Moroccan bald ibises on the up again

A parent Northern Bald Ibis feeds its chick at Souss-Massa National Park. Photo: BirdLife International.
A parent Northern Bald Ibis feeds its chick at Souss-Massa National Park. Photo: BirdLife International.
The largest fully wild population of the Critically Endangered Northern Bald Ibis is in Morocco, and has had its second most successful breeding season ever this year.

The number of breeding pairs at Souss-Massa National Park and nearby Tamri in south-west Morocco are at their highest since surveys began in the 1980s. The colonies fledged 148 young, bringing the total population at the end of the breeding season to 443 birds.

Once widespread in North Africa and Europe, Northern Bald Ibis survives in two disjunct populations. Well to the east of the Moroccan birds is the semi-captive population at Birecik in Turkey, and south of that a tiny remnant population at Palmyra, Syria. A reintroduced colony in Cadiz province, Spain, has also had some recent successes, but is not yet believed to be self-sustainable.

Management and conservation of the Moroccan population is supervised by SEO/BirdLife (BirdLife in Spain) in conjunction with High Commission for Water and Forest and Fight against desertification and GREPOM (BirdLife in Morocco). SEO/BirdLife has hired seven wardens to protect and monitor the colonies, with funding from HSH Prince Albert II of Morocco, the designated Species Champion, through the BirdLife Preventing Extinctions Programme. The wardens provide daily fresh water for the birds and prevent disturbance. This year they succeeded in persuading a persistent group of anglers to move away from one sub-colony in the national park, allowing the ibises to begin nesting.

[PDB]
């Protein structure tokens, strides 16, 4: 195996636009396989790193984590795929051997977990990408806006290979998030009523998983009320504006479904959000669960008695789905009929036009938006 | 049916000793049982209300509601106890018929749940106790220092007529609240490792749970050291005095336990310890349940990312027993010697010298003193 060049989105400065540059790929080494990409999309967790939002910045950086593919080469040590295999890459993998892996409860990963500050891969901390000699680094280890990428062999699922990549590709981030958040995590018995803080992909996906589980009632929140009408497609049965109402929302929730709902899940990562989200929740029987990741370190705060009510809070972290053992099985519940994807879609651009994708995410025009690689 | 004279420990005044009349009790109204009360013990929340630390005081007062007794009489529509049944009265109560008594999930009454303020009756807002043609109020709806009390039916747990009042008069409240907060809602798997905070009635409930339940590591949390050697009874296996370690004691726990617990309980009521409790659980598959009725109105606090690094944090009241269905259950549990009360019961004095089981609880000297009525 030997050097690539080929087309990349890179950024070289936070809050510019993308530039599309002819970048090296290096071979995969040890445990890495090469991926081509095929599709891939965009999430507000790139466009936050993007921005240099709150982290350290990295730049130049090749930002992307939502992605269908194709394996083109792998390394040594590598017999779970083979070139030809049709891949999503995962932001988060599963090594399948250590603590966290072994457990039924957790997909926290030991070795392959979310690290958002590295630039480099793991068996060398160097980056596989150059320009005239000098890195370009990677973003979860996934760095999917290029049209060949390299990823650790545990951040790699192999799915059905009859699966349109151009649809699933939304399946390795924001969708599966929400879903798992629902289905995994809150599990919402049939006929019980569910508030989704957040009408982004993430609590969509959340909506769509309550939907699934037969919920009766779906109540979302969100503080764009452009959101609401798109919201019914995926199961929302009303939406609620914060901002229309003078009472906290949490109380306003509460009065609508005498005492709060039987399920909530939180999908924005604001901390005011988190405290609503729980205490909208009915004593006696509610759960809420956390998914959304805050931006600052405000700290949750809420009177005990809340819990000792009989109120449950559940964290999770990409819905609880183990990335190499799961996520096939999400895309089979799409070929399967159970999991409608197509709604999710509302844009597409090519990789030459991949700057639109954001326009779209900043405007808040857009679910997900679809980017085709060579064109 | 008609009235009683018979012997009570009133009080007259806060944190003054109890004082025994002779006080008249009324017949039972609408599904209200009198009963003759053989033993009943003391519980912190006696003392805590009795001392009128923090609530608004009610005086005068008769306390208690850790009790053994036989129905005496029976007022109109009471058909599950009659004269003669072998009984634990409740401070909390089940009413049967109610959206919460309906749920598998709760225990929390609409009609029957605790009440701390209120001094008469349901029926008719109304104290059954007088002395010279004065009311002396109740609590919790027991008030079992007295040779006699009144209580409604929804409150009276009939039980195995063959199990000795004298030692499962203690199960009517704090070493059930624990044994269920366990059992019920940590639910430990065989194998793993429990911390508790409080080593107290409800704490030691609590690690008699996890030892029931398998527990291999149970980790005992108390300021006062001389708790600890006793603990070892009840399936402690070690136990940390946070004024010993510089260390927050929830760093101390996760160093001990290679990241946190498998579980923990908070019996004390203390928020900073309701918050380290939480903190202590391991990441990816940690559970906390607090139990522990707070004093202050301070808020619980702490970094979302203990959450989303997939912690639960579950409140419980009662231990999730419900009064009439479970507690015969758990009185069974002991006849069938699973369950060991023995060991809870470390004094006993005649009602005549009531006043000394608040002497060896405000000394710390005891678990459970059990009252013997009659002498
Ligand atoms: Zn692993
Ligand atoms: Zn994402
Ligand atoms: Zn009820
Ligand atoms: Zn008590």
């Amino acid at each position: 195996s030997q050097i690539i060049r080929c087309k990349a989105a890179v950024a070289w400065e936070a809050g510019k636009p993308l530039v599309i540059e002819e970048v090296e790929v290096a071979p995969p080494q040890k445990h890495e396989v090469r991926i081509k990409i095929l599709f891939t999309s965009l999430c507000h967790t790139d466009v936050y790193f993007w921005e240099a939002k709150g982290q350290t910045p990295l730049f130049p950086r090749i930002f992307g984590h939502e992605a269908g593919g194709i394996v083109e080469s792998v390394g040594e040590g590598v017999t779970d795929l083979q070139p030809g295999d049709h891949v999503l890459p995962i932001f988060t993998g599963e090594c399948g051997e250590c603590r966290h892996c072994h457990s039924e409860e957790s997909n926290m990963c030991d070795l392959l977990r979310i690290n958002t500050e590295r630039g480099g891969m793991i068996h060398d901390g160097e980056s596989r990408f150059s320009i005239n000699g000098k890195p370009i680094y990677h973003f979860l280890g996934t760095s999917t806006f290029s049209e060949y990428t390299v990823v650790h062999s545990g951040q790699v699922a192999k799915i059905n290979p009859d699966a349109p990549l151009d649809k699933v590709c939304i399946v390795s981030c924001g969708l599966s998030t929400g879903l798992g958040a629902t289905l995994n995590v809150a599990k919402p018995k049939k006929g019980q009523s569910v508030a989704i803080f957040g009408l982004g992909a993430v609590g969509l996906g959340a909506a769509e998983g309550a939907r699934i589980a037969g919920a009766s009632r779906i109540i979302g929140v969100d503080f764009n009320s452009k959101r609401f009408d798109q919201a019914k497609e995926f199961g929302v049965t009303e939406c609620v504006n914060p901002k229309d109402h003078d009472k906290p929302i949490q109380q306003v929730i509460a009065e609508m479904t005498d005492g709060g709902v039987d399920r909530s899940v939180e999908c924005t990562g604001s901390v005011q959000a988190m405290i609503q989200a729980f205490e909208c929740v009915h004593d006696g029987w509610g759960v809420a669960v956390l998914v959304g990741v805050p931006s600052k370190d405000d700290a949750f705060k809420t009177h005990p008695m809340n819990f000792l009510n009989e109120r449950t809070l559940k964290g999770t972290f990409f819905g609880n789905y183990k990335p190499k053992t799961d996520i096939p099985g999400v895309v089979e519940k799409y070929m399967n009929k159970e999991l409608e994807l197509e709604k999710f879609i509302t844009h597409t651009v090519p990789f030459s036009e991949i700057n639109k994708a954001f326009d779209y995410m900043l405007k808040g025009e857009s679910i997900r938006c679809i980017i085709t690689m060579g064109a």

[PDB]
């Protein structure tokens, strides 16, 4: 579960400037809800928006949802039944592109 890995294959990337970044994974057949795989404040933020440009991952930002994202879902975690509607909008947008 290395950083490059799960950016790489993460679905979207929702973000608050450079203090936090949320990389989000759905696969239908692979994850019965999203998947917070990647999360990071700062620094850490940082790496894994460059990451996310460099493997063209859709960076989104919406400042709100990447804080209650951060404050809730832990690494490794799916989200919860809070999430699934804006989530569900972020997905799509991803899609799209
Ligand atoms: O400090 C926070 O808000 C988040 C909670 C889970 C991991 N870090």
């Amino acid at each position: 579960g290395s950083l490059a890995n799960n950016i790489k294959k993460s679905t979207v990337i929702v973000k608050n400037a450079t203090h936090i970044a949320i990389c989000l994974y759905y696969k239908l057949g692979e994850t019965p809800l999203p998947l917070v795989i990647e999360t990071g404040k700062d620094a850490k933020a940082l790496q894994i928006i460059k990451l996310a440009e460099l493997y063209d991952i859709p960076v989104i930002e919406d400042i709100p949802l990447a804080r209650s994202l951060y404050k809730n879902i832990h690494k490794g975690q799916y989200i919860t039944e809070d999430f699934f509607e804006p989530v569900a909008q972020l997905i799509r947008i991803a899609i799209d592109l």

The Tamri colony commenced breeding in early February. In contrast to 2012, when breeding at Tamri failed completely, possibly because of low rainfall, 60 pairs fledged 71 young. In Souss Massa National Park breeding did not begin until the first week of March. One sub-colony of six pairs was prevented from nesting by a Lanner Falcon which flew so regularly over the nest ledge that the birds abandoned it. The remaining 53 pairs produced 77 fledglings.

The success may be partly due to better weather improving prey availability, including 200 mm of rainfall between September 2012 and April 2013. “Our monitoring  shows that the Northern Bald Ibis population at Souss-Massa contains the largest number of breeding pairs recorded since conservation of this species began in 1993, and certainly since the first surveys of the species in the early 1980s,” said SEO/BirdLife’s Jorge Fernández Orueta. “Only in 2004 was the number of fledged young higher, and if it were not for the territorial behaviour of the Lanner Falcon, this year would probably have exceeded it.”